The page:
Documenting when the closure "bug" (#15276) binds, and how to avoid it for introductory users


Plenty of discussion has occured about approaches to solving and examples of it rearing its ugly head, but I haven’t seen a succinct description of when it occurs and workarounds to fix that code.

My immediate concern is if/when the following pattern of code is caught by #15276, and hence I would be teaching students very bad coding practices…

function wrapper_algorithm() 
    #Bunch of calculations
    x = #...construct a vector
    nt = (x=x,) #and some named tuples
    f(y) = x + y #function of variable and things in the function.
    g(z) = z + nt.x  #function of variable and things in the function.
    #use f and g closure

The reason this is such a nice pattern is that in lectures, jupyter notebooks, etc. we could show just the inside of the function, where x, nt, etc. are globals but tell people that they should ALWAYS wrap this exact code in a funciton when performance is critical.

#Bunch of calculations
x = #...construct a vector
nt = (x,) #and some named tuples
f(y) = x + y #function of variable and things in the function.
g(z) = z + nt.x  #function of variable and things in the function.
#use f and g closure

It is a very clean way to provide sample code, but it is a bad idea if it leads to systemic performance issues.

More generally: Making the assumption that it will not be fixed in the next 6 months or so, my question is how should we be teaching introductory users to organize code to avoid the bug. If there is a description of when it does/does not occur, I haven’t seen it and really have no sense of when it isn’t an issue. A few points:

  • does a good job of explaining why this is a tough problem for compilers, but doesn’t tell me when it is safe or unsafe to use closures. The description in that section also seems to focus on functions that return a closure… does this happen when you just use a closure inside of a function?
  • I have also heard people say that if you put the offending arrays (or whatever) in a structure (named tuple as well?) that inference works again…
  • Should the advice to beginniners right now just be “don’t use closures or comprehensions in performance sensitive code”, for example? If the advice is nuanced, maybe we could collect the details and put it in the performance section of the docs.


For introductory courses, I would consider talking about this bug a distraction. YMMV, but for a single semester course that does not focus on Julia per se, but just uses Julia to introduce some field (eg dynamic programming, Bayesian econometrics, etc), I would ignore much more basic stuff than this.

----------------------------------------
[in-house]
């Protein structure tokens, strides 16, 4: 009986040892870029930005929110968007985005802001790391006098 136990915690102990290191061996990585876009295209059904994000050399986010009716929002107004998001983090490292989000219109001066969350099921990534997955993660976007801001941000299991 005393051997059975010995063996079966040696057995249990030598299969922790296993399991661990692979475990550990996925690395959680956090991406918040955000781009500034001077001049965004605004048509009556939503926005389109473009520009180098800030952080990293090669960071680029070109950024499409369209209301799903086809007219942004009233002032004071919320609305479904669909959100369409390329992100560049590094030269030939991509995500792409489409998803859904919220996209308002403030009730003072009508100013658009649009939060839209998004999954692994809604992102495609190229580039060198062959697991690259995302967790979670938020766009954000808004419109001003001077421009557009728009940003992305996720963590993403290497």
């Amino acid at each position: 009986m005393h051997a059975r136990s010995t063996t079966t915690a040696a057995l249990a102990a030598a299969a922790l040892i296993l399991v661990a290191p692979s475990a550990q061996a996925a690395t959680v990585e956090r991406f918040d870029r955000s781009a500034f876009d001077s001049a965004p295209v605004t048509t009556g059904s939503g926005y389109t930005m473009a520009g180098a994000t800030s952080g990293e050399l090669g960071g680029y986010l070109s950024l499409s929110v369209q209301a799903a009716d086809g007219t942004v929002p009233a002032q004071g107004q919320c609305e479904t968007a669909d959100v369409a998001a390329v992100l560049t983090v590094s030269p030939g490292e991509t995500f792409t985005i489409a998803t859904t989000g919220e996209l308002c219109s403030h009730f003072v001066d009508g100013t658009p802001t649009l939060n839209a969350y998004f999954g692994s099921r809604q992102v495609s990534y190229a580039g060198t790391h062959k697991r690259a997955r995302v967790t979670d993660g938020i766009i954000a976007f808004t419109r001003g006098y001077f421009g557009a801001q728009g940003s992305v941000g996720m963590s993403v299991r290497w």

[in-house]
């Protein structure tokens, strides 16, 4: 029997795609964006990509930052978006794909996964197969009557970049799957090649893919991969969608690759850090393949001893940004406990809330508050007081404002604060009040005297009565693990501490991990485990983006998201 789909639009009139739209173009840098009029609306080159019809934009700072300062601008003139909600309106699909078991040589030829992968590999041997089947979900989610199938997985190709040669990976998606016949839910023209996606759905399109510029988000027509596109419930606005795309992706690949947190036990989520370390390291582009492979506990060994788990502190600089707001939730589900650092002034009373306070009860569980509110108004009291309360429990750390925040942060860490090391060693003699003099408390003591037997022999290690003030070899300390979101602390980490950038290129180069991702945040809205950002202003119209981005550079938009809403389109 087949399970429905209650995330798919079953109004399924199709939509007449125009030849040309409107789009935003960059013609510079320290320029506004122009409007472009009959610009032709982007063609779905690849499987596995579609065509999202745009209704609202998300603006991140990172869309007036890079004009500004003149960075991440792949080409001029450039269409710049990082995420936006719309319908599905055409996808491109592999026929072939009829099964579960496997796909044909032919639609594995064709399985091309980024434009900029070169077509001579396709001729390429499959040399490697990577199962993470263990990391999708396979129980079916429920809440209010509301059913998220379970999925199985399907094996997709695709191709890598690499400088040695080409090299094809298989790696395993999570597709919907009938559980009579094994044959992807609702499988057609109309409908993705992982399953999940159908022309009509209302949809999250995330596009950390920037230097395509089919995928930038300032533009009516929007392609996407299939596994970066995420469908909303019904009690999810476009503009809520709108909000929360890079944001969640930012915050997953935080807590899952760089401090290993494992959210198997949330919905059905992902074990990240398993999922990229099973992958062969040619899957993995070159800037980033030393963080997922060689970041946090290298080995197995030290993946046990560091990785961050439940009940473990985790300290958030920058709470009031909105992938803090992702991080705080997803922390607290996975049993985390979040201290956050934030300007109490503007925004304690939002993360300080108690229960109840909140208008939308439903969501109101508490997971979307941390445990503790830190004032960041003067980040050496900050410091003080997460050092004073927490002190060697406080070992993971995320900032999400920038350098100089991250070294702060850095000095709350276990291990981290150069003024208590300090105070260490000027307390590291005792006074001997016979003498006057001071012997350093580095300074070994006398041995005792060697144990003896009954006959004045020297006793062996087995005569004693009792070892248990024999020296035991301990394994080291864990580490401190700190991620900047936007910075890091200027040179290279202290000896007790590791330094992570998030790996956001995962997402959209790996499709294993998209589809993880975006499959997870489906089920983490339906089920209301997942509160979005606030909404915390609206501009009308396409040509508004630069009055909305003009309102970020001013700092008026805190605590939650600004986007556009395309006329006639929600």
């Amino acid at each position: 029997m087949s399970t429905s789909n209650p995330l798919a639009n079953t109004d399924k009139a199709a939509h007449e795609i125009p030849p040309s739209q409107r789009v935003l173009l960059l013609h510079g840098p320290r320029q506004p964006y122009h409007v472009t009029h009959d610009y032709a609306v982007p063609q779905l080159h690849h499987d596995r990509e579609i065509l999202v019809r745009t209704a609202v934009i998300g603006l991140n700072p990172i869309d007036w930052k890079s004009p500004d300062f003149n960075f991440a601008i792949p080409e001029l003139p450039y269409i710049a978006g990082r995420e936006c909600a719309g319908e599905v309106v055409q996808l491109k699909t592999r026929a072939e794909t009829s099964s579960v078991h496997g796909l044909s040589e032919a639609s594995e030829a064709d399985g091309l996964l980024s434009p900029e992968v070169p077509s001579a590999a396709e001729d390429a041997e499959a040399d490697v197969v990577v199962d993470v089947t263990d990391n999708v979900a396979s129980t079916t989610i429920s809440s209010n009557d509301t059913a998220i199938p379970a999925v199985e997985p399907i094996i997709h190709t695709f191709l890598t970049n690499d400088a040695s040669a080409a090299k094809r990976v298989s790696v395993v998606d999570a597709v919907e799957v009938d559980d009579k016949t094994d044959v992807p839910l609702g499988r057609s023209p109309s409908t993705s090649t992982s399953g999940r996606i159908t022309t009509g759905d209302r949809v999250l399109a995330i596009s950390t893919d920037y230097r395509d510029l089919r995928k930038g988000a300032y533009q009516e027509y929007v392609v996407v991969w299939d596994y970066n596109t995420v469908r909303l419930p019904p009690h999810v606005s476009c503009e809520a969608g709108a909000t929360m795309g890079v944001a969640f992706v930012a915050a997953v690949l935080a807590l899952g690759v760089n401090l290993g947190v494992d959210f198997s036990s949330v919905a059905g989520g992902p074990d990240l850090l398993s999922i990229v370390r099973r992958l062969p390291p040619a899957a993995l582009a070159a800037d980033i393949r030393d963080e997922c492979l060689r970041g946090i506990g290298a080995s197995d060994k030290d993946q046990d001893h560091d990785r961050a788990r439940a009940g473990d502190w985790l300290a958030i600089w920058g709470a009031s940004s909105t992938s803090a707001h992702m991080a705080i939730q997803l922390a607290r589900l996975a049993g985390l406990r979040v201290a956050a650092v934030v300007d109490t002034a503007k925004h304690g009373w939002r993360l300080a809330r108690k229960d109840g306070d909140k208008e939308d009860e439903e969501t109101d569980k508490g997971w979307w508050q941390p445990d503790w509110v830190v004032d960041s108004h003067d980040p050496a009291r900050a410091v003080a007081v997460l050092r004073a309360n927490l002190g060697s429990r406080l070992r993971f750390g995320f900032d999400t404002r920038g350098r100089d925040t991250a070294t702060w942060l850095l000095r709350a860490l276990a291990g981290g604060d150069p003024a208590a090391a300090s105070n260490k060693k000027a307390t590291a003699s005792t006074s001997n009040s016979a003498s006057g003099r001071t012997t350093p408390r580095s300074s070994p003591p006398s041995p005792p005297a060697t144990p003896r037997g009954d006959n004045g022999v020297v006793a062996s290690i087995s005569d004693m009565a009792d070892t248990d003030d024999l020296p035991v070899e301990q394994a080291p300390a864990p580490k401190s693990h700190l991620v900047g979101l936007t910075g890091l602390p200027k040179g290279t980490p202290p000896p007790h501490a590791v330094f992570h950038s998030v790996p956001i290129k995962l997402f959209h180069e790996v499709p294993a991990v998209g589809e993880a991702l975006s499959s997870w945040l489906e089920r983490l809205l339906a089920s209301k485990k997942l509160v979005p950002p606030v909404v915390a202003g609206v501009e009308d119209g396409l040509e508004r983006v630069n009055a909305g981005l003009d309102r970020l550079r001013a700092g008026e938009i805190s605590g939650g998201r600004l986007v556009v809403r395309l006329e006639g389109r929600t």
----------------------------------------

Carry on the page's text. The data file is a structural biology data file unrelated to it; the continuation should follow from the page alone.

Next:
The existence of a performance bug and bad coding practices are completely orthogonal ideas.


There are very specific cases where this would matter. Typically where you would close over a variable, the compiler fails to optimize it and then in the same scope do a heavy calculation involving that variable. For a beginners course, I suggest just forget about this issue and teach how to write nice legible code.

If the course was on “optimization of julia code” this would be an interesting topic to bring up though. But nothing more as a "sometimes this happens, profile to see if it matters and use @code_warntype to see if you have Boxes there.


100% agreed. From my teaching experience the only case in practice when closure bug can actually hurt a newbie is when they are making a heavy use of comprehensions (which I would call nice legible code) as it is non-obvious that a closure is created this way.
Other cases when you encounter closure bug (like the one given in the JuliaManual) will most probably not happen anyway, as a newbie will not write such a code.


Really? If this performance bug is going to be around for a while, I would encourage coding practices to avoid it if I was teaching someone to use Julia for research. In economics codes there are usually going to be a lot of closures and optimization or root-finding calls. I agree with the original post that I am often unsure when this bug is going to occur. I may opt for the 0.4 style of coding in the future and manually construct my own callable structs, just to make sure there is no performance trap.

For me, the introductory users are PhD students who might otherwise learn Fortran, so it is helpful to assure them that they will achieve comparable performance without having to debug issues like this.


It appears that the number of cases where this bug appears is decreasing -


This, unfortunately, is common with bugs; not all of them are predictable. In general, I think it is sensible to

  1. write clean code that is easy to understand,
  2. if speed is a concern (let’s face it — sometimes it isn’t), profile and optimize bottlenecks, potentially at the expense of 1,
  3. in case some language features or bugs prevent optimal performance, work around them.

There is a trade-off between 1 and 2–3, and since it is in general hard to predict performance bottlenecks without a lot of experience, coding around potential issues preemptively is probably premature optimization (and thus \sqrt{\text{all evil}}).

Also, as @dawbarton noted, the compiler improves almost every day. Teaching how to code around a particular bug is probably not the best use of time, one could teach something more fundamental and useful instead.